Yes, I recall writing something like that, but I don't recall posting it. If you saw it, then I did. Someday soon, I'll have to go download all that Yahoo Maple stuff. I haven't looked at it in many years.
The gist of code in question, IIRC, is that if
for integers p, q, m, n with q = 1, 5, 7, or 11, then the trig functions of θ can be expressed in (complex) radicals. I can't recall if my code handled every case.
The case q = 11 is quite interesting because it involves solving a quintic. I wonder if there are higher values of q for which the polynomial is solvable (even though Maple can't solve it). Does anyone here know? For q odd, the polynomial to solve for is of the form where degree(p) = (q-1)/2 and all the roots are real and in (0,1).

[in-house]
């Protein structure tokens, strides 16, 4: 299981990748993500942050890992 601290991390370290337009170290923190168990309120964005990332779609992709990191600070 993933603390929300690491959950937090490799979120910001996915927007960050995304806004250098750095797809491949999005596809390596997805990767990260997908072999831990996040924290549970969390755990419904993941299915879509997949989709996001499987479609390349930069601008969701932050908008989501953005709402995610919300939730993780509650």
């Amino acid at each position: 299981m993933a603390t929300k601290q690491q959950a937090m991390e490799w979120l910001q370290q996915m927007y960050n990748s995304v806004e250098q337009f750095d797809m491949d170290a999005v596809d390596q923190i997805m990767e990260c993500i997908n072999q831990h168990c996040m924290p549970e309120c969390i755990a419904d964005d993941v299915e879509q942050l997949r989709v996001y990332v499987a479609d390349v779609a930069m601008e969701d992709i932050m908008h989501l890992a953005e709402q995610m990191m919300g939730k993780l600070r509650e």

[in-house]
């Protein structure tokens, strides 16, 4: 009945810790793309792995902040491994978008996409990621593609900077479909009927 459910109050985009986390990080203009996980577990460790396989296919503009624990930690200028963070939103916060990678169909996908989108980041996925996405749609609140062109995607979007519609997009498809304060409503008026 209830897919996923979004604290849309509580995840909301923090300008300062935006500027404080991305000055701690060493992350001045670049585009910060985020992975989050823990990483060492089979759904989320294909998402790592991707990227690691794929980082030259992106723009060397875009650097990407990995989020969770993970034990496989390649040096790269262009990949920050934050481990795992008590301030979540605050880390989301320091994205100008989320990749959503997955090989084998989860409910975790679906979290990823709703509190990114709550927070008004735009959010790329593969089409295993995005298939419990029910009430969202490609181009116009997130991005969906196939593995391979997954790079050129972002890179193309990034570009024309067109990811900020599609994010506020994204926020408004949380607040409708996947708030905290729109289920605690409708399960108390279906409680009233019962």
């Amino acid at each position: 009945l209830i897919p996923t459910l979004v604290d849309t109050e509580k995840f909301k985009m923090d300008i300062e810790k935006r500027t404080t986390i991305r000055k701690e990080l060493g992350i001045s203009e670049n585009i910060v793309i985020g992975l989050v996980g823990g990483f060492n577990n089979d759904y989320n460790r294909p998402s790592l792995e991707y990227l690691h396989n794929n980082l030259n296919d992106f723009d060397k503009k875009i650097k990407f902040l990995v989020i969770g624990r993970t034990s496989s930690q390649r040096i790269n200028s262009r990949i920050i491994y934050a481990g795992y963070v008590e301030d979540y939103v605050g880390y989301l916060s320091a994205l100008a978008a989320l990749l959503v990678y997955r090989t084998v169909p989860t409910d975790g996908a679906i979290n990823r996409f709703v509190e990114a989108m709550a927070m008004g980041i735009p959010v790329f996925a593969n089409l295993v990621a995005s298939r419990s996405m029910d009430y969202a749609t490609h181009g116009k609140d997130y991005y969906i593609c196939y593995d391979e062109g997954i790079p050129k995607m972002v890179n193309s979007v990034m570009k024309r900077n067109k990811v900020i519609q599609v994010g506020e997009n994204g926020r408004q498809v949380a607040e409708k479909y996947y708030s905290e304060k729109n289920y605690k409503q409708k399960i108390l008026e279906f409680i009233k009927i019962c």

What if q is a Fermat prime? For q=17, that polynomial is degree 8. Maple should be able to compute the galois group, but I don't know how to interpret the results. Seems like there should be a connection between this and Gauss's proof of the compass-and-straight-edge constructability of a regular n-gon when n is a Fermat prime. (Gauss's wanted his tombstone to be engraved with a regular 17-gon.)